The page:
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Presidents Day and the IRS: Four Things You Should Know



Presidents Day and the IRS Four Things You Should Know

With Presidents Day approaching and the 2024 tax year officially starting, a vast number of individuals are getting ready to submit their federal income tax returns. The IRS is also extremely busy at this time of year, as one might anticipate.

IRS Commissioner Danny Werfel noted in a statement the significance of providing effective taxpayer service as well as the typical spike in calls the agency receives around Presidents Day.

“We’ve worked hard to provide better taxpayer service for people this filing season with more options to reach the IRS in convenient ways,” Werfel said. “We want taxpayers to have access to the help they need around the clock.”

In light of this, here is additional information to help you manage tax season more successfully when interacting with the IRS in the weeks leading up to President’s Day.

  1. Is the IRS open on Presidents Day?

First off, Presidents Day is a closed day for the IRS. Federal employees have the day off on Monday, February 19, as it is a federal holiday. This includes IRS employees.

However, because so many people are getting ready and filing their taxes around Presidents Day, the agency experiences high volume during that time. As previously noted, there has historically been a notable spike in taxpayer phone calls to the IRS in the weeks following the Presidents Day holiday.

The IRS is advising taxpayers to take advantage of the online tools and resources that are offered on as a result. These digital services, which range from personalized help to step-by-step filing guidance, are intended to offer prompt resolutions and reduce the load on IRS phone lines.

By logging into your IRS online account, you can also access the details of your personal tax account.
From there, you can monitor your payment history, get virtual help for questions about payments, and control how you want to be contacted about tax-related matters.

  1. How to check the status of a tax refund

Nearly 99% of taxpayers file their federal income tax returns electronically, according to the IRS. The Internal Revenue Service notes that electronic filing reduces errors and speeds up the refund process because it incorporates error checks and tax software computations. Choosing direct deposit also guarantees faster refunds.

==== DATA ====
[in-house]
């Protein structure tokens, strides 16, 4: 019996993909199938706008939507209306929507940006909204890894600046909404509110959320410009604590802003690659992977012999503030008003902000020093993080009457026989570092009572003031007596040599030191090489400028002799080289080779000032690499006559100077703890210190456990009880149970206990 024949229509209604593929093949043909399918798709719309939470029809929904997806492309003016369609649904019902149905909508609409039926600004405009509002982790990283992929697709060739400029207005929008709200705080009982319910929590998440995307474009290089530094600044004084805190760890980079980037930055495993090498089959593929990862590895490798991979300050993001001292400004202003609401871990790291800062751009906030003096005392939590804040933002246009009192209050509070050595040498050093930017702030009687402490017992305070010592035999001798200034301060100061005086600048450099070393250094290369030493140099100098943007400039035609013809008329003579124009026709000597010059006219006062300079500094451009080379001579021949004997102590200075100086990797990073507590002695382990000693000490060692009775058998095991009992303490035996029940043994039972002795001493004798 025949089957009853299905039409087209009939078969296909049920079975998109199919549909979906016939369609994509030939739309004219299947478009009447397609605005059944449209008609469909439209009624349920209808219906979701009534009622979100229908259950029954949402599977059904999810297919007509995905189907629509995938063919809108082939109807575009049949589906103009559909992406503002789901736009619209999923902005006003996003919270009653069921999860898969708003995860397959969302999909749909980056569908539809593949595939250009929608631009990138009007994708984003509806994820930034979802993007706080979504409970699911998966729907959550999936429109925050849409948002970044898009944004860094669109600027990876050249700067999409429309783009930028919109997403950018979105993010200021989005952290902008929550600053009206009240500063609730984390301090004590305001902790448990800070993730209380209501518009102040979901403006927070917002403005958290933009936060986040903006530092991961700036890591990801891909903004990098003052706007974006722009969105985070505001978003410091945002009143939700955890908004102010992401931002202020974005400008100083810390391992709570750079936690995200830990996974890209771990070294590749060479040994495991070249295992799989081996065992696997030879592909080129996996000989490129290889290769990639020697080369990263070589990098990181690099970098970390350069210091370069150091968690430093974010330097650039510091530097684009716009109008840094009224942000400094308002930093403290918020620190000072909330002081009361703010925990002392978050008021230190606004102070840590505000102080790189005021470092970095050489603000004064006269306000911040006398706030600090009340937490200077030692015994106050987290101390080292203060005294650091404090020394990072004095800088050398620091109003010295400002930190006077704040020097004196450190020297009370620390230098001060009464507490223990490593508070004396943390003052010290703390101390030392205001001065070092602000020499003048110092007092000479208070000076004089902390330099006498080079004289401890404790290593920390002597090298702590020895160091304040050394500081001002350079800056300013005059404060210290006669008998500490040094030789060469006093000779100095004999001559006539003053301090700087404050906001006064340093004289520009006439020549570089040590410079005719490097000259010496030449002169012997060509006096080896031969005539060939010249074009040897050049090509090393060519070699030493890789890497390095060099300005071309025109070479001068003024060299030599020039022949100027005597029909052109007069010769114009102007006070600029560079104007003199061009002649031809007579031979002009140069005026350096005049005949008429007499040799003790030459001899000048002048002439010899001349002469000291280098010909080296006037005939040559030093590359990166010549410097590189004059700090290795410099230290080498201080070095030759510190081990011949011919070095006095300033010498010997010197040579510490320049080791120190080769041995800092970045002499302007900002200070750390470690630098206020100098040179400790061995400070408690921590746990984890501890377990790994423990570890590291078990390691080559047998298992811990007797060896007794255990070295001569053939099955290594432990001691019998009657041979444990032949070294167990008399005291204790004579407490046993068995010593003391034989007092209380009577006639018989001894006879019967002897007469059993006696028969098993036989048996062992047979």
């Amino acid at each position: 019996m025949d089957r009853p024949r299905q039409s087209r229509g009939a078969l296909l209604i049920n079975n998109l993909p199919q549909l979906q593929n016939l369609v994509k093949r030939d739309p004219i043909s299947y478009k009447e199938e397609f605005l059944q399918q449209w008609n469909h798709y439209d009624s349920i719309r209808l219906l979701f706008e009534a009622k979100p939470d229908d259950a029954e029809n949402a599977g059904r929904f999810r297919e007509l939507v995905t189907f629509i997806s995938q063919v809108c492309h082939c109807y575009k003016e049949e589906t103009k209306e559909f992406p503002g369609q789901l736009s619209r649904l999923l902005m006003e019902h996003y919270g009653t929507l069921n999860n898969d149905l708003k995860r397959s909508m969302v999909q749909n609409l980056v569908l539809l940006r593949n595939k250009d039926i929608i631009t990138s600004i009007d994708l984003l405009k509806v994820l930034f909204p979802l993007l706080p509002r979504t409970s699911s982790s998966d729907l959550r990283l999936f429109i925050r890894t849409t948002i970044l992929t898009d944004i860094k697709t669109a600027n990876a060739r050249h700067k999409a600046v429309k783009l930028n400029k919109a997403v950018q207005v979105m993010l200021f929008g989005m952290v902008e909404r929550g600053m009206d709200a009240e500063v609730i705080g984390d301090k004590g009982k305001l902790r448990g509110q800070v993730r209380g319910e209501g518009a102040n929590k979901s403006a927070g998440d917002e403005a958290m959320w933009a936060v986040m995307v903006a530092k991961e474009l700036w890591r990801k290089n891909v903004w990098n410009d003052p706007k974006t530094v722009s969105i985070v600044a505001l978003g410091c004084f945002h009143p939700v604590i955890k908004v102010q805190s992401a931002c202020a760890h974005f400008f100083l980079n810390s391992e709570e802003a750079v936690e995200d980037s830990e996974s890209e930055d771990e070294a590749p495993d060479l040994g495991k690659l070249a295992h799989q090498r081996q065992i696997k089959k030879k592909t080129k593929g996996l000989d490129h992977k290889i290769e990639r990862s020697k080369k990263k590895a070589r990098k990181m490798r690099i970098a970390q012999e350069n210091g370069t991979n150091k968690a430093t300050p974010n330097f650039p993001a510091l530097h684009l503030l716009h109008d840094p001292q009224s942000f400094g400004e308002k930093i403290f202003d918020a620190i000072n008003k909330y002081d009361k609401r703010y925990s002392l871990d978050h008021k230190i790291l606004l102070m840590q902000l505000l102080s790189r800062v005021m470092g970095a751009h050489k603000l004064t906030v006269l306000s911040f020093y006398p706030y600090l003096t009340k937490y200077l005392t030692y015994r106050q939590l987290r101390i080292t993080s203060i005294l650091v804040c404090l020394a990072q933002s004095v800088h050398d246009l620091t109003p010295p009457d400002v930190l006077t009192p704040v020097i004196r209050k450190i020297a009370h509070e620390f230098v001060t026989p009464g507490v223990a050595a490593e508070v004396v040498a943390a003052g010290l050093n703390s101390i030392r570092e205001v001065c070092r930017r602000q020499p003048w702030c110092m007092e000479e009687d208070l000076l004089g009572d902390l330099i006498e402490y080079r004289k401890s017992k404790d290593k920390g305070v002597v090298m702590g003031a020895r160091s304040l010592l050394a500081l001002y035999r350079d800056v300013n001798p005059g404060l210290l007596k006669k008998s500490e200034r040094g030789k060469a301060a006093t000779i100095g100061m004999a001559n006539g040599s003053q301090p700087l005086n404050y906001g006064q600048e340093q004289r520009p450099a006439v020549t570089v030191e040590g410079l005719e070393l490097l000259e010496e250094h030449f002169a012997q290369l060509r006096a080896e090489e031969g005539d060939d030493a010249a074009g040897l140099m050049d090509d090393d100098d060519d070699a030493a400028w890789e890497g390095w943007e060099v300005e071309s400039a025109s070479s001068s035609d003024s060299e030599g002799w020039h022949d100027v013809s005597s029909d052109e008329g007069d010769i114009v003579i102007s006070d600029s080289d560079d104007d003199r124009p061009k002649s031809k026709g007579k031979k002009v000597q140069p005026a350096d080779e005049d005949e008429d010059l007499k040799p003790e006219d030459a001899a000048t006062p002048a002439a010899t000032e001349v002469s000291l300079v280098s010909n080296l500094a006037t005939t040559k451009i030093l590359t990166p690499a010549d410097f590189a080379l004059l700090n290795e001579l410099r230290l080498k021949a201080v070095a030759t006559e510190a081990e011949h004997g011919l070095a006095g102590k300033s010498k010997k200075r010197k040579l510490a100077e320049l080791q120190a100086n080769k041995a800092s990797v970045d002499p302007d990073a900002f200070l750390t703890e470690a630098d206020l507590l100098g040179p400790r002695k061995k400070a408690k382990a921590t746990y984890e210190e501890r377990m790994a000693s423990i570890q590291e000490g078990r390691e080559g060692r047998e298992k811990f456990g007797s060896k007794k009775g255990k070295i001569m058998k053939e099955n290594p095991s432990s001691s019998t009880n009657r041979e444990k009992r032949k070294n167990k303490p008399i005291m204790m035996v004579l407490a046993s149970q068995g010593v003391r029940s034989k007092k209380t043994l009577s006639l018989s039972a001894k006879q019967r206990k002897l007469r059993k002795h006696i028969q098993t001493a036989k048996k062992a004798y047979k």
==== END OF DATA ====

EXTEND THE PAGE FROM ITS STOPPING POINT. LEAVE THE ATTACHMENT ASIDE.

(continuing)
Moreover, you can use’s “Where’s My Refund?” tool to monitor the progress of your reimbursement.

  1. You can find a good income tax preparer

The IRS Directory of Federal Tax Return Preparers is a useful tool if you’re seeking for expert help with tax preparation. Accurate filings can be ensured by selecting a qualified and reliable preparer. A financial advisor or tax expert can also offer advice specific to your situation.

  1. Ways to file taxes for free

For eligible taxpayers, the IRS provides free online tax preparation through IRS Free File, as well as in-person help through Tax Counseling for the Elderly (TCE) and Volunteer Income Tax Assistance (VITA). Recently, the IRS announced that special Saturday hours will be available for in-person assistance at taxpayer assistance centers nationwide for the upcoming few months.

These initiatives are intended to reduce the cost of tax preparation, particularly for low- to moderate-income individuals and families. (During this filing season, individuals with an adjusted gross income of $79,000 or less in 2023 can use IRS Free File.)

Bottom line: 2024 tax season

The majority of people’s taxes are due on April 15, 2024, even though many choose to file early. However, the IRS may decide to extend the tax deadline for individuals residing in areas affected by natural disasters during the tax season.

It’s crucial to be on the lookout for identity theft and scams. Identity Protection PINs (IP PINs) are issued by the IRS as a preventative measure against identity theft related to taxes.

Only you and the IRS are aware of the six-digit code, which aids in identity verification and deters fraudulent tax filings.

Furthermore, keep an eye out for any legislative tax changes that may affect the child tax credit, as reported by Kiplinger. Your tax bill may be affected by that and other proposed tax breaks for families and businesses, possibly leading to a refund.

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